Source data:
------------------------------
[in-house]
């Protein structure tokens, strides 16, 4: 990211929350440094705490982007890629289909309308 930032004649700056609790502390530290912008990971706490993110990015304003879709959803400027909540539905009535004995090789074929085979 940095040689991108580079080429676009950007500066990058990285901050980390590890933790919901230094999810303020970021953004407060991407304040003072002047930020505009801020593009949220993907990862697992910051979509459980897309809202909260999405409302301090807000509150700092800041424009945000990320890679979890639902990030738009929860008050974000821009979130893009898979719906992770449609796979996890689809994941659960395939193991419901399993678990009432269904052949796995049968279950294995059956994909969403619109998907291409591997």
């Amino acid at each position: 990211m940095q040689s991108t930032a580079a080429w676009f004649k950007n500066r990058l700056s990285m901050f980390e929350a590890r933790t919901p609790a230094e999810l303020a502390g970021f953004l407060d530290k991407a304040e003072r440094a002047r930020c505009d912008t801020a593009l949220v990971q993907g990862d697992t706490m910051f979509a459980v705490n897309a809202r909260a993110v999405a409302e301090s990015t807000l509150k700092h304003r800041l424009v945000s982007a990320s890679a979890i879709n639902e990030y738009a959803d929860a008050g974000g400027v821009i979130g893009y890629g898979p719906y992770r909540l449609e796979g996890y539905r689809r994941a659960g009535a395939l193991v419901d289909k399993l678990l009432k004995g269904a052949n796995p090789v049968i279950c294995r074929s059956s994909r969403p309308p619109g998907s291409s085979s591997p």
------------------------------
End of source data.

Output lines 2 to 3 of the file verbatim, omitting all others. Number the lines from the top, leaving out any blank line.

């Protein structure tokens, strides 16, 4: 990211929350440094705490982007890629289909309308 930032004649700056609790502390530290912008990971706490993110990015304003879709959803400027909540539905009535004995090789074929085979 940095040689991108580079080429676009950007500066990058990285901050980390590890933790919901230094999810303020970021953004407060991407304040003072002047930020505009801020593009949220993907990862697992910051979509459980897309809202909260999405409302301090807000509150700092800041424009945000990320890679979890639902990030738009929860008050974000821009979130893009898979719906992770449609796979996890689809994941659960395939193991419901399993678990009432269904052949796995049968279950294995059956994909969403619109998907291409591997």
């Amino acid at each position: 990211m940095q040689s991108t930032a580079a080429w676009f004649k950007n500066r990058l700056s990285m901050f980390e929350a590890r933790t919901p609790a230094e999810l303020a502390g970021f953004l407060d530290k991407a304040e003072r440094a002047r930020c505009d912008t801020a593009l949220v990971q993907g990862d697992t706490m910051f979509a459980v705490n897309a809202r909260a993110v999405a409302e301090s990015t807000l509150k700092h304003r800041l424009v945000s982007a990320s890679a979890i879709n639902e990030y738009a959803d929860a008050g974000g400027v821009i979130g893009y890629g898979p719906y992770r909540l449609e796979g996890y539905r689809r994941a659960g009535a395939l193991v419901d289909k399993l678990l009432k004995g269904a052949n796995p090789v049968i279950c294995r074929s059956s994909r969403p309308p619109g998907s291409s085979s591997p």